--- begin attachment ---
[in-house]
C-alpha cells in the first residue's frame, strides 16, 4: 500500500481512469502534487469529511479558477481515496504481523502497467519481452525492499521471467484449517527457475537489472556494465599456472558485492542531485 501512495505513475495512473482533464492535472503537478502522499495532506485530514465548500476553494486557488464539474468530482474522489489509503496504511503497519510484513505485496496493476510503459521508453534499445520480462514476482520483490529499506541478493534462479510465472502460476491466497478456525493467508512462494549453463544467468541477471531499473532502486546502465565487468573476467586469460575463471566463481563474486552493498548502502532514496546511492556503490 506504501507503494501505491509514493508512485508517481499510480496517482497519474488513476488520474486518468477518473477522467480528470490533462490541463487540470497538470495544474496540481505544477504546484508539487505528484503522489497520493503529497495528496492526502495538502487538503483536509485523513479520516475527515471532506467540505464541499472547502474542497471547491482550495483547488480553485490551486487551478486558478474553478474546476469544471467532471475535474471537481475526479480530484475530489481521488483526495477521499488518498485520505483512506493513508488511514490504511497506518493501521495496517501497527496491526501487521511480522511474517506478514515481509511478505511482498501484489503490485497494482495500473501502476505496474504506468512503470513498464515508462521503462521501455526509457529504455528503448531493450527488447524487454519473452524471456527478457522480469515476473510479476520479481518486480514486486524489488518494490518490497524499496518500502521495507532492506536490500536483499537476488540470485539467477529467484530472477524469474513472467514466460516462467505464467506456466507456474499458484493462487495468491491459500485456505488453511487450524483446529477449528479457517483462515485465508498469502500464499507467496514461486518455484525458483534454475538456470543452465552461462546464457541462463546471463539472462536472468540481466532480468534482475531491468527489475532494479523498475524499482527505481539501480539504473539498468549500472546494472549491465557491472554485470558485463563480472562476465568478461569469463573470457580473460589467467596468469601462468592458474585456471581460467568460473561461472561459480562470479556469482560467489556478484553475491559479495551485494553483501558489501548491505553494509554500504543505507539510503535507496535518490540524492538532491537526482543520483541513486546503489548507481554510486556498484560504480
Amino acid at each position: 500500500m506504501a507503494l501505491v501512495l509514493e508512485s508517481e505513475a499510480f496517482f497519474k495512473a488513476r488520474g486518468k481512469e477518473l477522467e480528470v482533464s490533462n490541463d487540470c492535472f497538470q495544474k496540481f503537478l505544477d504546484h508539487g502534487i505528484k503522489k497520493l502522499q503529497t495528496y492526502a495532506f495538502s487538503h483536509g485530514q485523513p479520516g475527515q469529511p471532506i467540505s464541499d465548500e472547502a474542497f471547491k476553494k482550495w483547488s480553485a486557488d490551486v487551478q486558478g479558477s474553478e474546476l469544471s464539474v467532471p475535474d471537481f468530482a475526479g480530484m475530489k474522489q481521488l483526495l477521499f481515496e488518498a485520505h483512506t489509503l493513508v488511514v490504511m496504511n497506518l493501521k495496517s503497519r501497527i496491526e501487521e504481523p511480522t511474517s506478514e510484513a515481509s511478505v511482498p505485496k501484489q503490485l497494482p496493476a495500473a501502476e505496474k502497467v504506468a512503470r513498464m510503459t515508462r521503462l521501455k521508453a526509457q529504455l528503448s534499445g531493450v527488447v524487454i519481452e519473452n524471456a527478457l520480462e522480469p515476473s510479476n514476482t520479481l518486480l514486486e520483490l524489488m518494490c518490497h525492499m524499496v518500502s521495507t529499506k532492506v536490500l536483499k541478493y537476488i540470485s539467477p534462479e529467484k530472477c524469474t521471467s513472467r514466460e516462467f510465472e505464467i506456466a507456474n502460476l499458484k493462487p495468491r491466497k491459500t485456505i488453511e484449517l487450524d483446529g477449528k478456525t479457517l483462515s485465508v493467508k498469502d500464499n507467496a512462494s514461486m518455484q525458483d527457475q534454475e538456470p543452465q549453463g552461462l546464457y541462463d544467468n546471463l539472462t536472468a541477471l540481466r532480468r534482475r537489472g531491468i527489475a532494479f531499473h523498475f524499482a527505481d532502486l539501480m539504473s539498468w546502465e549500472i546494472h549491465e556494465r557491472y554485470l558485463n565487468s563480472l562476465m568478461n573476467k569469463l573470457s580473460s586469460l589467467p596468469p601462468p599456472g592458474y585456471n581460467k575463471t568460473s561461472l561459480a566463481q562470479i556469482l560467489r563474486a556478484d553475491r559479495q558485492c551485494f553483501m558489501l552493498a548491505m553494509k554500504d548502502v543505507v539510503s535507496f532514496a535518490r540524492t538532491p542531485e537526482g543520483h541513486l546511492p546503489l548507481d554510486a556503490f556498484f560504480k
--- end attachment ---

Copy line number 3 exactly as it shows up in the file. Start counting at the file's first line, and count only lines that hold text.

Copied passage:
Amino acid at each position: 500500500m506504501a507503494l501505491v501512495l509514493e508512485s508517481e505513475a499510480f496517482f497519474k495512473a488513476r488520474g486518468k481512469e477518473l477522467e480528470v482533464s490533462n490541463d487540470c492535472f497538470q495544474k496540481f503537478l505544477d504546484h508539487g502534487i505528484k503522489k497520493l502522499q503529497t495528496y492526502a495532506f495538502s487538503h483536509g485530514q485523513p479520516g475527515q469529511p471532506i467540505s464541499d465548500e472547502a474542497f471547491k476553494k482550495w483547488s480553485a486557488d490551486v487551478q486558478g479558477s474553478e474546476l469544471s464539474v467532471p475535474d471537481f468530482a475526479g480530484m475530489k474522489q481521488l483526495l477521499f481515496e488518498a485520505h483512506t489509503l493513508v488511514v490504511m496504511n497506518l493501521k495496517s503497519r501497527i496491526e501487521e504481523p511480522t511474517s506478514e510484513a515481509s511478505v511482498p505485496k501484489q503490485l497494482p496493476a495500473a501502476e505496474k502497467v504506468a512503470r513498464m510503459t515508462r521503462l521501455k521508453a526509457q529504455l528503448s534499445g531493450v527488447v524487454i519481452e519473452n524471456a527478457l520480462e522480469p515476473s510479476n514476482t520479481l518486480l514486486e520483490l524489488m518494490c518490497h525492499m524499496v518500502s521495507t529499506k532492506v536490500l536483499k541478493y537476488i540470485s539467477p534462479e529467484k530472477c524469474t521471467s513472467r514466460e516462467f510465472e505464467i506456466a507456474n502460476l499458484k493462487p495468491r491466497k491459500t485456505i488453511e484449517l487450524d483446529g477449528k478456525t479457517l483462515s485465508v493467508k498469502d500464499n507467496a512462494s514461486m518455484q525458483d527457475q534454475e538456470p543452465q549453463g552461462l546464457y541462463d544467468n546471463l539472462t536472468a541477471l540481466r532480468r534482475r537489472g531491468i527489475a532494479f531499473h523498475f524499482a527505481d532502486l539501480m539504473s539498468w546502465e549500472i546494472h549491465e556494465r557491472y554485470l558485463n565487468s563480472l562476465m568478461n573476467k569469463l573470457s580473460s586469460l589467467p596468469p601462468p599456472g592458474y585456471n581460467k575463471t568460473s561461472l561459480a566463481q562470479i556469482l560467489r563474486a556478484d553475491r559479495q558485492c551485494f553483501m558489501l552493498a548491505m553494509k554500504d548502502v543505507v539510503s535507496f532514496a535518490r540524492t538532491p542531485e537526482g543520483h541513486l546511492p546503489l548507481d554510486a556503490f556498484f560504480k